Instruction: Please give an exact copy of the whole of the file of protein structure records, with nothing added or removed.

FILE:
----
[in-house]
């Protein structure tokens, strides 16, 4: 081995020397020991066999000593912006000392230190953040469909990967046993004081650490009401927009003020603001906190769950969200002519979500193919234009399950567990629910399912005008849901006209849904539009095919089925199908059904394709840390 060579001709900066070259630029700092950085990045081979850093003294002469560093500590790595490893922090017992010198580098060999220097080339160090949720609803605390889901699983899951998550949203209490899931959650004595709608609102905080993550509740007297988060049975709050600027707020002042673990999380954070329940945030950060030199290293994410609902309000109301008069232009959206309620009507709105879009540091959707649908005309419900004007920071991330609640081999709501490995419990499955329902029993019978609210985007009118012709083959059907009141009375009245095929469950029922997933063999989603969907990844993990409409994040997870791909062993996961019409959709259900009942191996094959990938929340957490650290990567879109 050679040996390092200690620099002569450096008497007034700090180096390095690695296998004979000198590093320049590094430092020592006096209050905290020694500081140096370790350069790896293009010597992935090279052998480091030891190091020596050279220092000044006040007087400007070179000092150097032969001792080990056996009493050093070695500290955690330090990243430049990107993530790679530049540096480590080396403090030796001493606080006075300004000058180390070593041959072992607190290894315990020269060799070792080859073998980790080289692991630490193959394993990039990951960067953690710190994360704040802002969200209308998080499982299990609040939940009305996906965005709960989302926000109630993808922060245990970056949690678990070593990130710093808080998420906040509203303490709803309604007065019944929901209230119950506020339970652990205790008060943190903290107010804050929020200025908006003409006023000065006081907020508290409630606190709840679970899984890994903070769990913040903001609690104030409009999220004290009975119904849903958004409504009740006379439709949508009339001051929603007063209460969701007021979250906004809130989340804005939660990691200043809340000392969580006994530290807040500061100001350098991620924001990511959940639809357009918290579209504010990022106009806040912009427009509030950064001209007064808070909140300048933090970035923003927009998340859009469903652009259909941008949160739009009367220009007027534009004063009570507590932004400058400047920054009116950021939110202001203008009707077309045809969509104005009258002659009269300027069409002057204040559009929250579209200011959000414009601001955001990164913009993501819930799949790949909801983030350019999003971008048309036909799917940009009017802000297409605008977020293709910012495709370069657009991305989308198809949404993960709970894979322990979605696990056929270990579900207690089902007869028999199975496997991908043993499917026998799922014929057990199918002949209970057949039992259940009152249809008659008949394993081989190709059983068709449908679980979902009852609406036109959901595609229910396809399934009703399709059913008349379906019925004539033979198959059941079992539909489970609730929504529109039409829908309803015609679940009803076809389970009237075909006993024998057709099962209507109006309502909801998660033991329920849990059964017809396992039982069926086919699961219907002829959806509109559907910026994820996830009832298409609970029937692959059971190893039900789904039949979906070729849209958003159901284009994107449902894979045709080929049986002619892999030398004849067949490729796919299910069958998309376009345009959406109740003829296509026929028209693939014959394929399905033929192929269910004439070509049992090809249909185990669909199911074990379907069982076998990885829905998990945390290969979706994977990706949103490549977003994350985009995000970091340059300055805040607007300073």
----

[in-house]
């Protein structure tokens, strides 16, 4: 081995020397020991066999000593912006000392230190953040469909990967046993004081650490009401927009003020603001906190769950969200002519979500193919234009399950567990629910399912005008849901006209849904539009095919089925199908059904394709840390 060579001709900066070259630029700092950085990045081979850093003294002469560093500590790595490893922090017992010198580098060999220097080339160090949720609803605390889901699983899951998550949203209490899931959650004595709608609102905080993550509740007297988060049975709050600027707020002042673990999380954070329940945030950060030199290293994410609902309000109301008069232009959206309620009507709105879009540091959707649908005309419900004007920071991330609640081999709501490995419990499955329902029993019978609210985007009118012709083959059907009141009375009245095929469950029922997933063999989603969907990844993990409409994040997870791909062993996961019409959709259900009942191996094959990938929340957490650290990567879109 050679040996390092200690620099002569450096008497007034700090180096390095690695296998004979000198590093320049590094430092020592006096209050905290020694500081140096370790350069790896293009010597992935090279052998480091030891190091020596050279220092000044006040007087400007070179000092150097032969001792080990056996009493050093070695500290955690330090990243430049990107993530790679530049540096480590080396403090030796001493606080006075300004000058180390070593041959072992607190290894315990020269060799070792080859073998980790080289692991630490193959394993990039990951960067953690710190994360704040802002969200209308998080499982299990609040939940009305996906965005709960989302926000109630993808922060245990970056949690678990070593990130710093808080998420906040509203303490709803309604007065019944929901209230119950506020339970652990205790008060943190903290107010804050929020200025908006003409006023000065006081907020508290409630606190709840679970899984890994903070769990913040903001609690104030409009999220004290009975119904849903958004409504009740006379439709949508009339001051929603007063209460969701007021979250906004809130989340804005939660990691200043809340000392969580006994530290807040500061100001350098991620924001990511959940639809357009918290579209504010990022106009806040912009427009509030950064001209007064808070909140300048933090970035923003927009998340859009469903652009259909941008949160739009009367220009007027534009004063009570507590932004400058400047920054009116950021939110202001203008009707077309045809969509104005009258002659009269300027069409002057204040559009929250579209200011959000414009601001955001990164913009993501819930799949790949909801983030350019999003971008048309036909799917940009009017802000297409605008977020293709910012495709370069657009991305989308198809949404993960709970894979322990979605696990056929270990579900207690089902007869028999199975496997991908043993499917026998799922014929057990199918002949209970057949039992259940009152249809008659008949394993081989190709059983068709449908679980979902009852609406036109959901595609229910396809399934009703399709059913008349379906019925004539033979198959059941079992539909489970609730929504529109039409829908309803015609679940009803076809389970009237075909006993024998057709099962209507109006309502909801998660033991329920849990059964017809396992039982069926086919699961219907002829959806509109559907910026994820996830009832298409609970029937692959059971190893039900789904039949979906070729849209958003159901284009994107449902894979045709080929049986002619892999030398004849067949490729796919299910069958998309376009345009959406109740003829296509026929028209693939014959394929399905033929192929269910004439070509049992090809249909185990669909199911074990379907069982076998990885829905998990945390290969979706994977990706949103490549977003994350985009995000970091340059300055805040607007300073």